With the Aug. 2 debt ceiling deadline approaching and no agreement in sight, some House Democrats are calling on President Barack Obama to raise the debt ceiling on his own by citing authority in the 14th Amendment.
The idea has gained little attraction in recent weeks, but with bipartisan talks now dead and dueling proposals in the House and Senate facing an uncertain fate, House Assistant Minority Leader James Clyburn (S.C.) suggested to his Democratic colleagues on Wednesday that Obama “ought to veto” any short-term extension and “next to the veto message ought to be an executive order invoking the 14th amendment.”
“There was significant applause” to his idea, Clyburn said about his proposal, which Democratic Caucus Chairman John Larson (Conn.) told reporters is “a fail-safe mechanism.”
A provision in the 14th amendment notes, “The validity of the public debt of the United States, authorized by law, including debts incurred for payment of pensions and bounties for services in suppressing insurrection or rebellion, shall not be questioned.” President Bill Clinton last week came out in support of Obama using the provision to raise the debt ceiling, but Obama has largely shunned the idea. And while some Democratic colleagues hailed Clyburn’s proposal, a senior Democratic aide cautioned “this is not a Democratic position.”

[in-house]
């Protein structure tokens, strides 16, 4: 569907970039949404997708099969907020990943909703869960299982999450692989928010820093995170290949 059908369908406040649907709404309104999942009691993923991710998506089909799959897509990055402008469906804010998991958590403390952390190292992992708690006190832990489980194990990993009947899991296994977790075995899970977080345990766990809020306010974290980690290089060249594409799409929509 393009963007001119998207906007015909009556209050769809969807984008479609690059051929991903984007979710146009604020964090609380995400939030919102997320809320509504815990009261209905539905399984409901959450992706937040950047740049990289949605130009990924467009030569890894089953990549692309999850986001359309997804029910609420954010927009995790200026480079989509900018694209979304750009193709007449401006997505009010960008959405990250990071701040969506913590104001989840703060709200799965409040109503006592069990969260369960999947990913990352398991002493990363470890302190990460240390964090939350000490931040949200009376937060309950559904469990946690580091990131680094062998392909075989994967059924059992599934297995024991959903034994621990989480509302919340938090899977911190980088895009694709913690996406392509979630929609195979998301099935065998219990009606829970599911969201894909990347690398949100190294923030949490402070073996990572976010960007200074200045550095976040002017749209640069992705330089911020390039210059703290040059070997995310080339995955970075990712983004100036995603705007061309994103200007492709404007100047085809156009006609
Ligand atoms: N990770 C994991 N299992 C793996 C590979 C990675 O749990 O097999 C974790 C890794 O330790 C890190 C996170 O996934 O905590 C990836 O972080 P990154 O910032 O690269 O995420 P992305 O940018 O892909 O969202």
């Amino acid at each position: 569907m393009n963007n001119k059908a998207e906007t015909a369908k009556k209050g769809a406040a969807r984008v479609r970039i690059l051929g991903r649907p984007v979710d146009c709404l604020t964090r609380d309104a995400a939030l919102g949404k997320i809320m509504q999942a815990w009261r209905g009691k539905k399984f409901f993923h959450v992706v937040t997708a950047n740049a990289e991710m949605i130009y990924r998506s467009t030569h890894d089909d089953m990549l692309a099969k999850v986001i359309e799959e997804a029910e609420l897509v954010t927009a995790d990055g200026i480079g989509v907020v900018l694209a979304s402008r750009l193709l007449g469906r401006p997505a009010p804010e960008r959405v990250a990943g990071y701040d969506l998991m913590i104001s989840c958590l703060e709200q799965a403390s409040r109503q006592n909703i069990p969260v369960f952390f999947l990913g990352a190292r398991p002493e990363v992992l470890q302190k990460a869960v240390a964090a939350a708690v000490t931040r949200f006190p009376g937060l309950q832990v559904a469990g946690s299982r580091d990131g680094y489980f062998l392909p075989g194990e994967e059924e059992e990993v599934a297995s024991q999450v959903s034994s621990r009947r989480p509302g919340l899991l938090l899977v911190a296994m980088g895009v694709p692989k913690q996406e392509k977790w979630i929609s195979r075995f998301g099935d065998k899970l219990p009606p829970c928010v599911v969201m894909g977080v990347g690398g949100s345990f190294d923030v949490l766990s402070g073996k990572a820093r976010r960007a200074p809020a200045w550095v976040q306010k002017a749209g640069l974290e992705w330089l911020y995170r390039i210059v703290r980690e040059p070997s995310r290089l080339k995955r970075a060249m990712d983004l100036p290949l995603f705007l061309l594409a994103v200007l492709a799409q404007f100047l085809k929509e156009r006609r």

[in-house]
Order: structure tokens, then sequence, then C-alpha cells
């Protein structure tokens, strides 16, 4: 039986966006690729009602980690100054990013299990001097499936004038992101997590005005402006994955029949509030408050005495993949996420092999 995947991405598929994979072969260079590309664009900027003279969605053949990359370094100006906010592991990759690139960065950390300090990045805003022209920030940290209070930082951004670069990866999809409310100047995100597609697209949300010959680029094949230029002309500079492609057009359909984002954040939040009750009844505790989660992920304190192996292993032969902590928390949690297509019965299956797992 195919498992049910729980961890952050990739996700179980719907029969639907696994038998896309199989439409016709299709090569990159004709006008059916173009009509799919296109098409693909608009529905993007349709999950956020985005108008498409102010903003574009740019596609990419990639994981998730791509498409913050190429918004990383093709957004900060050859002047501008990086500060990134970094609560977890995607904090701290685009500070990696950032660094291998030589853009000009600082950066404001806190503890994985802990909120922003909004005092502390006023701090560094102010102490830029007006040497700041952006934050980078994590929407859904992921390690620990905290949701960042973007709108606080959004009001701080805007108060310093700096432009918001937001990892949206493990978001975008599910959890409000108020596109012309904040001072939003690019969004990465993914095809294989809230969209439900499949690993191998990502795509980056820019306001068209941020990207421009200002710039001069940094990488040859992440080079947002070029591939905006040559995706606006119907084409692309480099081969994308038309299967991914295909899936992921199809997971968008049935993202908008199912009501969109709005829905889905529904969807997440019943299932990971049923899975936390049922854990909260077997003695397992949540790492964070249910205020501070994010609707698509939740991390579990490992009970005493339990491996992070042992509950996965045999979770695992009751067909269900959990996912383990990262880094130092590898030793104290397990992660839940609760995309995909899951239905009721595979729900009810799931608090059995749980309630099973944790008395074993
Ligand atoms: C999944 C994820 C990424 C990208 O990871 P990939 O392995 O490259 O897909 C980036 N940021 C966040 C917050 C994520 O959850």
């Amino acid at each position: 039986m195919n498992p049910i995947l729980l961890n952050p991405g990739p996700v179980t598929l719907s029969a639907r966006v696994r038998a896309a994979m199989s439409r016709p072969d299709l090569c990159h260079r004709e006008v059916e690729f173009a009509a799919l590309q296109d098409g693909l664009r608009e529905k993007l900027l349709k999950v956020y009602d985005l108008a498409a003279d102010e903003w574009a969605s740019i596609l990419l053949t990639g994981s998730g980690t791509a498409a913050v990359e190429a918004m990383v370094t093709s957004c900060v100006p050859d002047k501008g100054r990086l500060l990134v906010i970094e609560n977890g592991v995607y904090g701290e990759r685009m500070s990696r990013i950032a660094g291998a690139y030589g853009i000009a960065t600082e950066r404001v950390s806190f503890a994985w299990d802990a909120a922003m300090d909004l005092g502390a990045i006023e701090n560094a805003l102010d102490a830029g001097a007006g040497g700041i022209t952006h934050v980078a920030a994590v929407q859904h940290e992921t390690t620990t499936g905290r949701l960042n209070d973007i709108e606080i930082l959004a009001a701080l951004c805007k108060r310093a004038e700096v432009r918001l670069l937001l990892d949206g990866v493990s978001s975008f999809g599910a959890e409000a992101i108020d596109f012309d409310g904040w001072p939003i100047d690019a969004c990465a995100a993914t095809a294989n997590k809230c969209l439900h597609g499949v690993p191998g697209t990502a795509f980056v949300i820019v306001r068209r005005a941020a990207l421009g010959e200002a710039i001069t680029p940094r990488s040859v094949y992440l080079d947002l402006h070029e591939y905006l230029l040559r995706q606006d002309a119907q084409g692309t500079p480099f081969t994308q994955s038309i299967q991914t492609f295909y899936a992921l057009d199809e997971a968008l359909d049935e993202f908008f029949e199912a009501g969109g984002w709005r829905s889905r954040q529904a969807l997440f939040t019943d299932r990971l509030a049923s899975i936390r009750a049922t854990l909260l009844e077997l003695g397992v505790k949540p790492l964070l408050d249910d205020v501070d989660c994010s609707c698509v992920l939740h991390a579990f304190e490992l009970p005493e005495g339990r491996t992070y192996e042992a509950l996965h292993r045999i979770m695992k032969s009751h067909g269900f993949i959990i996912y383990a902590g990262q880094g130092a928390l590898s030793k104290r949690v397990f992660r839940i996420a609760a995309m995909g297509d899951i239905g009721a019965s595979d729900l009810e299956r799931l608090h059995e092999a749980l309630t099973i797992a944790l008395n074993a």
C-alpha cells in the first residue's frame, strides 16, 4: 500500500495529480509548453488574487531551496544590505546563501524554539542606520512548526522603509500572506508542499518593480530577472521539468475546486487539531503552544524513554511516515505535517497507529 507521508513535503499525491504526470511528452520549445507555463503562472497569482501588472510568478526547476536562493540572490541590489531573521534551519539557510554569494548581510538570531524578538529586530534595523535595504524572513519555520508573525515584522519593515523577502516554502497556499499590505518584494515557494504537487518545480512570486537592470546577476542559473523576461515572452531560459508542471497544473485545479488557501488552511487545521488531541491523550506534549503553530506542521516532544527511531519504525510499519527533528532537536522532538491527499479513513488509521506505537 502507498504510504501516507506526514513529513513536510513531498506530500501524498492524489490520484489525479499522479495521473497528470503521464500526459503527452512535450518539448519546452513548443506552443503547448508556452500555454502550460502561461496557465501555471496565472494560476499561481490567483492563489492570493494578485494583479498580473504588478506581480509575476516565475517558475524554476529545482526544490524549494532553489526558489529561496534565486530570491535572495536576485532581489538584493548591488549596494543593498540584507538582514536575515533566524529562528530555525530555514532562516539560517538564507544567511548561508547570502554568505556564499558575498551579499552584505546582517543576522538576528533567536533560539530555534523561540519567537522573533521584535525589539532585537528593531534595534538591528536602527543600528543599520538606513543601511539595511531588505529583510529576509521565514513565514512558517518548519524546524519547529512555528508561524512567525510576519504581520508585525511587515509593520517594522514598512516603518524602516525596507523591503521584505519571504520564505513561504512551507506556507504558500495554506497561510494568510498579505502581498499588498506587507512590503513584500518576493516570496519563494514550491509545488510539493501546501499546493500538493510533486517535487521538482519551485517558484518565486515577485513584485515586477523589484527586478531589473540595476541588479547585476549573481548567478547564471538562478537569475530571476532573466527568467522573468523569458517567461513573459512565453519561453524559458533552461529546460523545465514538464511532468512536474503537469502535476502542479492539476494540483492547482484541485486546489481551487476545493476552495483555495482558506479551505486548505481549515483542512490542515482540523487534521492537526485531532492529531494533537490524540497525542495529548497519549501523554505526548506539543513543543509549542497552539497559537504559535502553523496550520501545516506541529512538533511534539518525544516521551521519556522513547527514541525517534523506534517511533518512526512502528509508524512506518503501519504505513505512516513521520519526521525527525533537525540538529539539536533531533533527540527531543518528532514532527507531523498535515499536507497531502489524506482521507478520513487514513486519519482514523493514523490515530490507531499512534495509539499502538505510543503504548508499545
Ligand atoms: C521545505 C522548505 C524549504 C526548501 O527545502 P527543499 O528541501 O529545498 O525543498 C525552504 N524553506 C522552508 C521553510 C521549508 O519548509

“We do no need a constitutional crisis on top of all this,” the aide said. Obama “is clear this is not an option.”
House Democrats are beginning to look at alternatives as the debt limit deadline draws near, and aides said Wednesday there will likely be a fresh push from some Caucus members for a clean debt limit vote to avoid default. Rep. Peter Welch (D-Vt.) led the charge for a clean debt limit vote last spring, but the House decisively shut down his proposal, 318-97.
On January 3, Sen. Kirsten Gillibrand, D-N.Y., raises her right hand as her son Henry messes up her hair while Vice President Joseph R. Biden Jr., delivers the ceremonial swearing-in in the Old Senate Chamber. Gillibrand's other son Theodore, lower right, looks on.
Each year since 1990, CQ Roll Call has reviewed the financial disclosures of all 541 senators, representatives and delegates to determine the 50 richest members of Congress. This year's report, derived from forms covering the calendar year 2012, shows it took a net worth of $6.67 million to crack the exclusive club.